I consider the length of the "stone age". "Bronze age", "Iron Age". .... modern "iron and steam age", "Electrical (power) age". electrical "Communication age", "Aeronautic age", "Oil (materials) age", "Nuclear age".... etc.... We are even communicating globally via the electrical "Communication age" - which is a veritable "Tower of Babel"! - Started by Tommy Flowers....? - Or was it started by the German teleprinter engineer who invented the Lorenz machine? So where next? And how fast will we learn to live within new ages? - I'll get back to the fundamental building block of whizzing magnets! - And I can do most of it without even reading Heaviside's and Maxwell's equations... But they will solve some problems before I "cut-metal". - So maybe that is the "Beautiful lesson" for today? - "Brain work" can save a lot of wasted "workshop time"! - Oh... I may have started a new debate....
That's perfectly all right. It's better to thimk than be a couch potato. It's better to have some ambition than be a dead beat, 'cause dead beats just expect a handout. My son talks about what you have mentioned above and he says that the discoveries of fire, copper, bronze and all those other slowly developed inventions/discoveries are worth billions in todays dollars. Those discoveries were all necessary for us to have the civilization we have today. The single most un-appreciated chunk of technology we have today is Sewers! They are hidden below the street, they save us from cholera, typhus, stink and who knows what else? And yes, reading a few articles can save us lots of time. That's also why we have this and other forums. It's like some of us know one sector and others know another.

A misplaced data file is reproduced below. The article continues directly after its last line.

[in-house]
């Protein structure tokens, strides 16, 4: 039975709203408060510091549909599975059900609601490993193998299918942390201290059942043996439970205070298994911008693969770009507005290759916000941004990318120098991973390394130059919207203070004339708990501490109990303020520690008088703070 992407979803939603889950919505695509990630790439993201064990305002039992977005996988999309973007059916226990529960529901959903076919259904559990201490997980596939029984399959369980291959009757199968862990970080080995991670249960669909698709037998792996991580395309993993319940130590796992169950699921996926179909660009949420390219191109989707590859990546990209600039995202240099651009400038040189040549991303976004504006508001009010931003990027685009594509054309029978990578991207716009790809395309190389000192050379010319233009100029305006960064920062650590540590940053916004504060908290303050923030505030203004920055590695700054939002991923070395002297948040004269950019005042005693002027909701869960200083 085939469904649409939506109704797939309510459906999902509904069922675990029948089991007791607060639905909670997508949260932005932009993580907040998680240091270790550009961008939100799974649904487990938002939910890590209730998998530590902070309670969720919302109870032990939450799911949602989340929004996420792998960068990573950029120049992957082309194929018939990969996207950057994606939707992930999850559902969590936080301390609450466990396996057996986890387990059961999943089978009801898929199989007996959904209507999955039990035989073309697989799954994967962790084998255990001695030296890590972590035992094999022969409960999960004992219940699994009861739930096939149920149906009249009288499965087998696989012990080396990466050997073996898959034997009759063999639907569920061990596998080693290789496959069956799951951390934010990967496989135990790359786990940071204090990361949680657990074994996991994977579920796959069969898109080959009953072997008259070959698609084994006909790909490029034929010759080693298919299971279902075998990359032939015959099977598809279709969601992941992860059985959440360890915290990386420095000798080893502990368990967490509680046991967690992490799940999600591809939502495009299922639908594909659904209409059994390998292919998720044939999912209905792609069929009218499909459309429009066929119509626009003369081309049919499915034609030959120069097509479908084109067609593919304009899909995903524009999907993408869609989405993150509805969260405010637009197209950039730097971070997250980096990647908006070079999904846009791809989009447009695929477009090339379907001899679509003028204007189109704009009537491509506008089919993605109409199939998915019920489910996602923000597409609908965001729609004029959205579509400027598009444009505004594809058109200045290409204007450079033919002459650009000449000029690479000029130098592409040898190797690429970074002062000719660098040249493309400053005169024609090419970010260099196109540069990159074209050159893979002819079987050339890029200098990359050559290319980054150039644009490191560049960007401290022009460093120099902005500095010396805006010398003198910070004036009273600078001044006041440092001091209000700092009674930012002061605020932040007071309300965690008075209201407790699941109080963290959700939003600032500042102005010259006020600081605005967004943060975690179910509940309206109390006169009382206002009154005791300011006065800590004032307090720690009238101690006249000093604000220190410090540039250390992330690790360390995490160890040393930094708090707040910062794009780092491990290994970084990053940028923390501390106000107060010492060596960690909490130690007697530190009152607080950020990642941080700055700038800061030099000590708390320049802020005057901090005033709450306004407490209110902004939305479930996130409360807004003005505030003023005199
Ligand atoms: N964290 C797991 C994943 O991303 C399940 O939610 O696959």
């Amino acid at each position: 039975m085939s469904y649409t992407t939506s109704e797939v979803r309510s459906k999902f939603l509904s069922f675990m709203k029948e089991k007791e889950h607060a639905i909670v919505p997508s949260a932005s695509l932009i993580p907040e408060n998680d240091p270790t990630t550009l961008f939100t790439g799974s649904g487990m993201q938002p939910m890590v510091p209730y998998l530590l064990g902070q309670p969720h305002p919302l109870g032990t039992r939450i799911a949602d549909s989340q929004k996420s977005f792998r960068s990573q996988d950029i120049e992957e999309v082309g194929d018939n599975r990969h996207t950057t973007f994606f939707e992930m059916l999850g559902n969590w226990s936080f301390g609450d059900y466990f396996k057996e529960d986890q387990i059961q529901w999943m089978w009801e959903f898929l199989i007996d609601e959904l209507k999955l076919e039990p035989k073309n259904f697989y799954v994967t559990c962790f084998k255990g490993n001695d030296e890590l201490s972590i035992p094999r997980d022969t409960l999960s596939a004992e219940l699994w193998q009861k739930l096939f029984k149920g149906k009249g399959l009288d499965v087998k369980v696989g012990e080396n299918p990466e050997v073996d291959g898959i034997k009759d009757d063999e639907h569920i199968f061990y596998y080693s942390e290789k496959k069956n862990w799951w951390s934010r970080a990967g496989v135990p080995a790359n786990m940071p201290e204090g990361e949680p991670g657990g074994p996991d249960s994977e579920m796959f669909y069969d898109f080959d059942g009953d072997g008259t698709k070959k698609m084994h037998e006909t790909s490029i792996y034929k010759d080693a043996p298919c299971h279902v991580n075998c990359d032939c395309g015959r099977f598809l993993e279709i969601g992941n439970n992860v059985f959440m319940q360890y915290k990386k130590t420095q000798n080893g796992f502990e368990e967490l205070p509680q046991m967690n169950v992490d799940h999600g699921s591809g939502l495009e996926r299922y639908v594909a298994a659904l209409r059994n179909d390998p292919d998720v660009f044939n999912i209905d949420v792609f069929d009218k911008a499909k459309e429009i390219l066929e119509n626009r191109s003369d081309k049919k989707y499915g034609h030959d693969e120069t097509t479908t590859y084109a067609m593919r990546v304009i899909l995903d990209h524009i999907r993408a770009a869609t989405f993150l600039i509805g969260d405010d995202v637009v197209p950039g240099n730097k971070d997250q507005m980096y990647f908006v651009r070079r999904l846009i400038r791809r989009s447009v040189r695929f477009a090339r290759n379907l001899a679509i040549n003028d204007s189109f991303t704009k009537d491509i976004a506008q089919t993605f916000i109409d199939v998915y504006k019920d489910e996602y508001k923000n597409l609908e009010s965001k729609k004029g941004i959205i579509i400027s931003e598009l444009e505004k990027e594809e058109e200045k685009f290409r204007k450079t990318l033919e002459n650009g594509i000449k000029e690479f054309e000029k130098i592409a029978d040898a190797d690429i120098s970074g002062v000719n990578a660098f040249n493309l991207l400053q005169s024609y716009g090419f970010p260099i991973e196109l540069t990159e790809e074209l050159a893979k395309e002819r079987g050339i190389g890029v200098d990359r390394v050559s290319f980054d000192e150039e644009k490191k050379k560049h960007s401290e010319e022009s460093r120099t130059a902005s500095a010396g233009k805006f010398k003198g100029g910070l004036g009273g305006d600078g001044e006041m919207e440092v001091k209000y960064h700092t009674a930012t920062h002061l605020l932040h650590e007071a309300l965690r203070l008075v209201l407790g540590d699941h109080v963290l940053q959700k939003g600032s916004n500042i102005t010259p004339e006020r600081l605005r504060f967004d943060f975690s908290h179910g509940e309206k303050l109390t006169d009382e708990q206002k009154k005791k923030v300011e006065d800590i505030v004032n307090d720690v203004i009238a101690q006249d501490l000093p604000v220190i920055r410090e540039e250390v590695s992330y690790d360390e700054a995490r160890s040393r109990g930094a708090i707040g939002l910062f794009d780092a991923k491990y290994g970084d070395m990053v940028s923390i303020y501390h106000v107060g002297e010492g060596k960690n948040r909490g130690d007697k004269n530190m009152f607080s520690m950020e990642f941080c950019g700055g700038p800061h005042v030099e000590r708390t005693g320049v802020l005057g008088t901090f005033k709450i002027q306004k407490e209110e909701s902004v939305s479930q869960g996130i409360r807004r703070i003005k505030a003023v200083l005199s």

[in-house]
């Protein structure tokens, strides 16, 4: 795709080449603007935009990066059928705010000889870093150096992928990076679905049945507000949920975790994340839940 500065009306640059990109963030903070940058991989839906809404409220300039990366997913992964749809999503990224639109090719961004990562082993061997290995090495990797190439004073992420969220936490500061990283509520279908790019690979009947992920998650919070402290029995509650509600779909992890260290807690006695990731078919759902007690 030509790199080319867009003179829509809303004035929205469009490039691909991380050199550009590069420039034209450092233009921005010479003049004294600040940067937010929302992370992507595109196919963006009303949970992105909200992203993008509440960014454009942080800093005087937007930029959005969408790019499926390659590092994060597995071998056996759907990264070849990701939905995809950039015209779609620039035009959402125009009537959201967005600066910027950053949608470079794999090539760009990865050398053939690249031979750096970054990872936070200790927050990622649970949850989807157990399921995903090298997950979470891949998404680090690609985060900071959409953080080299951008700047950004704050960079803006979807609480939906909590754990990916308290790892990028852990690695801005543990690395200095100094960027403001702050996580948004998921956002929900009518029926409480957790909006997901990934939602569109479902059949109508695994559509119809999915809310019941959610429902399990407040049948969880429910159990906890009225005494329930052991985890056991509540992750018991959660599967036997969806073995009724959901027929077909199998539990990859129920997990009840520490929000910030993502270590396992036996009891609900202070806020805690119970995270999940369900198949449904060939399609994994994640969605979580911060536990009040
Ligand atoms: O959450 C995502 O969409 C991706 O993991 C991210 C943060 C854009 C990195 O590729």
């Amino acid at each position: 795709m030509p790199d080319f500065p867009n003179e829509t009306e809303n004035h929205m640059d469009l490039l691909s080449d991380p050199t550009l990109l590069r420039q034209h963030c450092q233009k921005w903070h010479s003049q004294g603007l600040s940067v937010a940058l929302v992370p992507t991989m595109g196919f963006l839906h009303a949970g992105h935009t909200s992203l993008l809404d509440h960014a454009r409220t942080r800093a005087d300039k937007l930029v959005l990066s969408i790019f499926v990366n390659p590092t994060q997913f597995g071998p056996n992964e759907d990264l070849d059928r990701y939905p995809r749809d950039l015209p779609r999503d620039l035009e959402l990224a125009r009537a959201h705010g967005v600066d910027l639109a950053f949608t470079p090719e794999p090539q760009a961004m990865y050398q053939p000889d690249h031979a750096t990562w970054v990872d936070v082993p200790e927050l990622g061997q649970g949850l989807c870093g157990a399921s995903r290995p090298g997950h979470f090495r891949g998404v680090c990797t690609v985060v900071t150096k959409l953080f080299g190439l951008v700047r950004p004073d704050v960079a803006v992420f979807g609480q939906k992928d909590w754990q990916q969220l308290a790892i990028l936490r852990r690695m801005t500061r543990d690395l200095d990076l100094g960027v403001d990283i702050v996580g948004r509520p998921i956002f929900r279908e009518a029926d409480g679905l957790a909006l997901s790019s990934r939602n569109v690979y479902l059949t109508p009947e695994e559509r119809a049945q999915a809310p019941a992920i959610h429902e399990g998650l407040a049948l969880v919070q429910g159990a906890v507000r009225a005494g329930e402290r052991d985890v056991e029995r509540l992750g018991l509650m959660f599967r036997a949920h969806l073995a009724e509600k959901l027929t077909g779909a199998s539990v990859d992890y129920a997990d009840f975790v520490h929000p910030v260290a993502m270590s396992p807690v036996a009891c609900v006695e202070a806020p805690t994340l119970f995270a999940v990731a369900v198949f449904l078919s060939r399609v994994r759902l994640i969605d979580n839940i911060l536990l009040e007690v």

BTW, I managed to cut some internal threads today on my crappy enco lathe. I had to build a hand wheel to do it and turn the thing by hand because the enco could not go slow enough for me to stop it at the end of the threads. It was a great pleasure to do this. Am starting another, identical set of threads tomorrow. These are for the internal threads to an ER-25 and 11 collets using a 1-1/2" X8tpi spindle nose. Also, I had to grind a 60deg thread cutter out of carbide which wasn't so bad and then to silver solder it to a holder. That is the first time I ever did silver solder and didn't have much hope for it to hold together (experience with mere lead solder), but it held very well and workt just fine. Very happy about that.